Securing the Great Artesian Basin
AgForce continues to support the funding partnership between landholders and governments to complete the capping of uncontrolled bores and piping of drains in the Great Artesian Basin (GAB). AgForce is providing landholder views into an Australian Government examination of regulatory requirements to protect the GAB with an expanding gas industry in the Cooper Basin in south-western Queensland. We also sought more make good agreement reporting in the Surat Basin relating to continuing coal seam gas developments.
Protecting access to water
In coalition with other irrigation groups, AgForce continues to defend Queensland’s agricultural interests in implementing the Murray Darling Basin Plan. This has included ensuring stock and domestic water rights are protected and not included in State Government water metering requirements. We have also helped ensure the costs of new metering requirements to be rolled out state-wide are minimised, particularly during the current drought.
Promoting more efficient and safer transport networks
AgForce advocated for fairer transport regulation, reducing red tape and ensuring good outcomes for members affected by the Inland Rail project. This effort includes:
- Actively lobbying for changes to the current Heavy Vehicle National Law, including pushing for better access for heavy vehicles on regional roads and bridges and less onerous fatigue management requirements, with progress expected in mid-2020
- Actively representing the interests of members affected by the Inland Rail project, securing several meetings with the Deputy Prime Minister in which we pushed for minimising impacts on, and fair compensation for, affected landholders, and a full extension to the Port of Brisbane to maximise industry benefits. We also represented members at a Senate Inquiry and hosted several Q&A workshops for members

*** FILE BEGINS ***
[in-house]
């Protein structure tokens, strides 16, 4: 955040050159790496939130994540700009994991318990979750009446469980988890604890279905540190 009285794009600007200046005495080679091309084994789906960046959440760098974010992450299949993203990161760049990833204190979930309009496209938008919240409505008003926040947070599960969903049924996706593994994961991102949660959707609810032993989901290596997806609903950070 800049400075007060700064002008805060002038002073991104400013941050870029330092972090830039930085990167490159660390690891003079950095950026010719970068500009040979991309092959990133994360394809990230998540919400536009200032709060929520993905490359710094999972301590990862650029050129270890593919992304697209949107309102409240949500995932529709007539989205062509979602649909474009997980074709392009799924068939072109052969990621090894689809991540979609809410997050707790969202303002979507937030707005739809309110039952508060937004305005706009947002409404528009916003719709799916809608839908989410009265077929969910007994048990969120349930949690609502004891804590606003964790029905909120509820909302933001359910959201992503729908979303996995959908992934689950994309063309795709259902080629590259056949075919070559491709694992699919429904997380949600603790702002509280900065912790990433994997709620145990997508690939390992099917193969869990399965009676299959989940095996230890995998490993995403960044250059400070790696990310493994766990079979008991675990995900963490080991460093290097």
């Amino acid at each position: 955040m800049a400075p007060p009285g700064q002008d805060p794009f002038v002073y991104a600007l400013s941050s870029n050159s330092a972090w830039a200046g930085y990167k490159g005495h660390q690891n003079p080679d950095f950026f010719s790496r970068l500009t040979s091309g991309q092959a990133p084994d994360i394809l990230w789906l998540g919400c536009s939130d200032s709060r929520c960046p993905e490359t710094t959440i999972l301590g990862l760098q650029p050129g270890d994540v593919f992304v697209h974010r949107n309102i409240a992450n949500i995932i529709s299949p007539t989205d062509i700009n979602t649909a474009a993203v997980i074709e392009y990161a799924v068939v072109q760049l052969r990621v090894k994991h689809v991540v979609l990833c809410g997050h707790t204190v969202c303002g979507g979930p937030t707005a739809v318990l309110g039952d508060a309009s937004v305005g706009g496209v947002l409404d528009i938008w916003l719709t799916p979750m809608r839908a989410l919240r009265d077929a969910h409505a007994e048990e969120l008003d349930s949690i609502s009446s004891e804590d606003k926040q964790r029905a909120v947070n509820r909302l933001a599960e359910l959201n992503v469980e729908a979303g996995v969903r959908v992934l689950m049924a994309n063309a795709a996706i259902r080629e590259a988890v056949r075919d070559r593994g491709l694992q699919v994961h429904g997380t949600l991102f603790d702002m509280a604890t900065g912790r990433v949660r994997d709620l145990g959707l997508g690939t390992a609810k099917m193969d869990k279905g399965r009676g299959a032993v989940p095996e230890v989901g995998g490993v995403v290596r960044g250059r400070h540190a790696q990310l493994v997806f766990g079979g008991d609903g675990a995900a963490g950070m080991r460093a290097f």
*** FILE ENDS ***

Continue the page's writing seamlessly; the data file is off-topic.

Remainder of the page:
- Supporting a trial livestock transport training program at Goondiwindi to address workforce shortages in the rural and regional livestock transport industry to secure more readily available low-cost transport options for members by fixing labour problems
- Actively pushing for safer regional roads for members at the Road Safety Roundtable with the Deputy Prime Minister
Making large vehicle movements easier
Need to move a header or a sprayer on local roads to get to your paddocks? Together with other organisations, including the National Farmers Federation and the National Heavy Vehicle Regulator (NHVR), AgForce successfully advocated reducing red tape when moving large agricultural vehicles on many public roads. The new Class 1 Agricultural Vehicle and Combination Notice came into effect in 2019. The Notice increases mass and dimensions limits, meaning most vehicle movements no longer require a permit, increasing efficiency of farm operations. For more information visit the National Heavy Vehicle Regulator website.
Saving grain growers time and money
The Grain Harvest Management Scheme (GHMS) continues to offer huge benefits to Queensland grain producers by allowing flexibility when carting grain. GHMS helps manage grain loading uncertainties by providing 7.5 per cent ‘flexibility’ above regulation mass limits. AgForce issues over 1,300 registrations each year, with free participation for AgForce members (the price of the scheme is rebated off membership fees). GHMS is designed to benefit the grain industry, the community, and the road transport industry.